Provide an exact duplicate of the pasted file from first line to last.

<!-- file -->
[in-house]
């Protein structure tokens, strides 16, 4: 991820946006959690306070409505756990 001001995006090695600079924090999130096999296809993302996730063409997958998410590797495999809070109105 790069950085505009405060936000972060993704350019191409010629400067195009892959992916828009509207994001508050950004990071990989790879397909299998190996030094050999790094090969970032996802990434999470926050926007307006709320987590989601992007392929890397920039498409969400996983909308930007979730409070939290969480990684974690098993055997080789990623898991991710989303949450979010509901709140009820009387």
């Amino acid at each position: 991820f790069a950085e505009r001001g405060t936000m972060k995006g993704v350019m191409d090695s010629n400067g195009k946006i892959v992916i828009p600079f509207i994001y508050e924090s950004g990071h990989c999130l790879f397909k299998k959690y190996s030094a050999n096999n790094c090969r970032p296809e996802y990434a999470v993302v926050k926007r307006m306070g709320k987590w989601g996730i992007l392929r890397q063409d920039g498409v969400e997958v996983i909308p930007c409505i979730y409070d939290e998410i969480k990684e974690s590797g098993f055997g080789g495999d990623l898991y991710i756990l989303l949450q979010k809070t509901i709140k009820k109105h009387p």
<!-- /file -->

[in-house]
């Protein structure tokens, strides 16, 4: 991820946006959690306070409505756990 001001995006090695600079924090999130096999296809993302996730063409997958998410590797495999809070109105 790069950085505009405060936000972060993704350019191409010629400067195009892959992916828009509207994001508050950004990071990989790879397909299998190996030094050999790094090969970032996802990434999470926050926007307006709320987590989601992007392929890397920039498409969400996983909308930007979730409070939290969480990684974690098993055997080789990623898991991710989303949450979010509901709140009820009387």
């Amino acid at each position: 991820f790069a950085e505009r001001g405060t936000m972060k995006g993704v350019m191409d090695s010629n400067g195009k946006i892959v992916i828009p600079f509207i994001y508050e924090s950004g990071h990989c999130l790879f397909k299998k959690y190996s030094a050999n096999n790094c090969r970032p296809e996802y990434a999470v993302v926050k926007r307006m306070g709320k987590w989601g996730i992007l392929r890397q063409d920039g498409v969400e997958v996983i909308p930007c409505i979730y409070d939290e998410i969480k990684e974690s590797g098993f055997g080789g495999d990623l898991y991710i756990l989303l949450q979010k809070t509901i709140k009820k109105h009387p």